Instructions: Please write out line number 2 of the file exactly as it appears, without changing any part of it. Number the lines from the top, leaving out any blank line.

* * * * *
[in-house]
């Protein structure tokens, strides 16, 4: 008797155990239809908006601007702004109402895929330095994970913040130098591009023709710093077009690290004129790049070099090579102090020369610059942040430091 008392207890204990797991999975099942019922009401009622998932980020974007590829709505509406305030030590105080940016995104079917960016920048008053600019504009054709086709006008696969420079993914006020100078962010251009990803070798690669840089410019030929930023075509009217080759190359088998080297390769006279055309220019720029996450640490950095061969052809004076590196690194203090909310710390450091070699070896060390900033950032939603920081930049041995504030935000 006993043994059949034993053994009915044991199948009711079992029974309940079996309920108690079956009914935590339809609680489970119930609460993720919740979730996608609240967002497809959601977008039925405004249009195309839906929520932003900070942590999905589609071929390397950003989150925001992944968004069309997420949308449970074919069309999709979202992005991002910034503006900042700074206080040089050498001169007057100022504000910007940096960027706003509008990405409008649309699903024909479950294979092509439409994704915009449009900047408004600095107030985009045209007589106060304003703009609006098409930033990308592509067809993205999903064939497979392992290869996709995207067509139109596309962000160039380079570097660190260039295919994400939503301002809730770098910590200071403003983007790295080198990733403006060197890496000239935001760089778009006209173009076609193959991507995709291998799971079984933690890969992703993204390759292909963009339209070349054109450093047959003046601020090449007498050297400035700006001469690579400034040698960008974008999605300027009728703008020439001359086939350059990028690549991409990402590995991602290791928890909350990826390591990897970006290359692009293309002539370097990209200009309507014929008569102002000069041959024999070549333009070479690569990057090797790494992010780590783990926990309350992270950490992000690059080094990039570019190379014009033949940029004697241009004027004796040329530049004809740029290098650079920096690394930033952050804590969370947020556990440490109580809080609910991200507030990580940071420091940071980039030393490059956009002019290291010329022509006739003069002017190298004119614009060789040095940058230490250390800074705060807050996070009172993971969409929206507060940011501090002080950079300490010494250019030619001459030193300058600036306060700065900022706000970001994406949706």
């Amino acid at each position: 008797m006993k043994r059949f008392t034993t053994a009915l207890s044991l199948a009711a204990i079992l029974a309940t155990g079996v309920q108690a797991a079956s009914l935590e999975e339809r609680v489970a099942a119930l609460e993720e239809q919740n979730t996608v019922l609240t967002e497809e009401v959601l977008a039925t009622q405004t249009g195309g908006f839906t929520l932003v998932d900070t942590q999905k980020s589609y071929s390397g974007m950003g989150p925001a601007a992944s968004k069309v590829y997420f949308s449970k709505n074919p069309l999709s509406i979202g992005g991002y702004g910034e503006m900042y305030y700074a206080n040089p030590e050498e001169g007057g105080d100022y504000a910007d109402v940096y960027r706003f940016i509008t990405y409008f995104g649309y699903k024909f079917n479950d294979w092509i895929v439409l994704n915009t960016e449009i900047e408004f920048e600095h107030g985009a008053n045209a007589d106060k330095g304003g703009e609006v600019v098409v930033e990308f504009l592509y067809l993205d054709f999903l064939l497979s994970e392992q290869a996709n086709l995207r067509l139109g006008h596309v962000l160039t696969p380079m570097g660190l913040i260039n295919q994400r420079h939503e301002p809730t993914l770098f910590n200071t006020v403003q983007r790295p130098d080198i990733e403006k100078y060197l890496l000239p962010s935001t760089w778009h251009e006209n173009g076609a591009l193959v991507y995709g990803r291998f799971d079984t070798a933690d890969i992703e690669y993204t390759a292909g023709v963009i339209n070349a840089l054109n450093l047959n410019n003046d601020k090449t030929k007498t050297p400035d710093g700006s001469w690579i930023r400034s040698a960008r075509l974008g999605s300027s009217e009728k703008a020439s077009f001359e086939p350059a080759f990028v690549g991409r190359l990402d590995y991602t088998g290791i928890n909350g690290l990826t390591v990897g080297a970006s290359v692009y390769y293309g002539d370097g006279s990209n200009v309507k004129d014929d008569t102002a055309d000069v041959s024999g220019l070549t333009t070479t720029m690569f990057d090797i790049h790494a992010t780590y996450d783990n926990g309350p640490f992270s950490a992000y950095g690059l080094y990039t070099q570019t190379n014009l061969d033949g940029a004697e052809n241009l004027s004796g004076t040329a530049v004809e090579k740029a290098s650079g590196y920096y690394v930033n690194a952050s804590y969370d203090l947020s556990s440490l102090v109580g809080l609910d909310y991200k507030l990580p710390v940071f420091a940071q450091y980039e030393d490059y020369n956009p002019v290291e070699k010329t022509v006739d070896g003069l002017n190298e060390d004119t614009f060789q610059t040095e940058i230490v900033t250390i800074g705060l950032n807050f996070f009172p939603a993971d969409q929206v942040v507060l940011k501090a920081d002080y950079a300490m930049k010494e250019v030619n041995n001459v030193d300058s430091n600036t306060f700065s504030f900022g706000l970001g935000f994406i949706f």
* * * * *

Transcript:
């Protein structure tokens, strides 16, 4: 008797155990239809908006601007702004109402895929330095994970913040130098591009023709710093077009690290004129790049070099090579102090020369610059942040430091 008392207890204990797991999975099942019922009401009622998932980020974007590829709505509406305030030590105080940016995104079917960016920048008053600019504009054709086709006008696969420079993914006020100078962010251009990803070798690669840089410019030929930023075509009217080759190359088998080297390769006279055309220019720029996450640490950095061969052809004076590196690194203090909310710390450091070699070896060390900033950032939603920081930049041995504030935000 006993043994059949034993053994009915044991199948009711079992029974309940079996309920108690079956009914935590339809609680489970119930609460993720919740979730996608609240967002497809959601977008039925405004249009195309839906929520932003900070942590999905589609071929390397950003989150925001992944968004069309997420949308449970074919069309999709979202992005991002910034503006900042700074206080040089050498001169007057100022504000910007940096960027706003509008990405409008649309699903024909479950294979092509439409994704915009449009900047408004600095107030985009045209007589106060304003703009609006098409930033990308592509067809993205999903064939497979392992290869996709995207067509139109596309962000160039380079570097660190260039295919994400939503301002809730770098910590200071403003983007790295080198990733403006060197890496000239935001760089778009006209173009076609193959991507995709291998799971079984933690890969992703993204390759292909963009339209070349054109450093047959003046601020090449007498050297400035700006001469690579400034040698960008974008999605300027009728703008020439001359086939350059990028690549991409990402590995991602290791928890909350990826390591990897970006290359692009293309002539370097990209200009309507014929008569102002000069041959024999070549333009070479690569990057090797790494992010780590783990926990309350992270950490992000690059080094990039570019190379014009033949940029004697241009004027004796040329530049004809740029290098650079920096690394930033952050804590969370947020556990440490109580809080609910991200507030990580940071420091940071980039030393490059956009002019290291010329022509006739003069002017190298004119614009060789040095940058230490250390800074705060807050996070009172993971969409929206507060940011501090002080950079300490010494250019030619001459030193300058600036306060700065900022706000970001994406949706």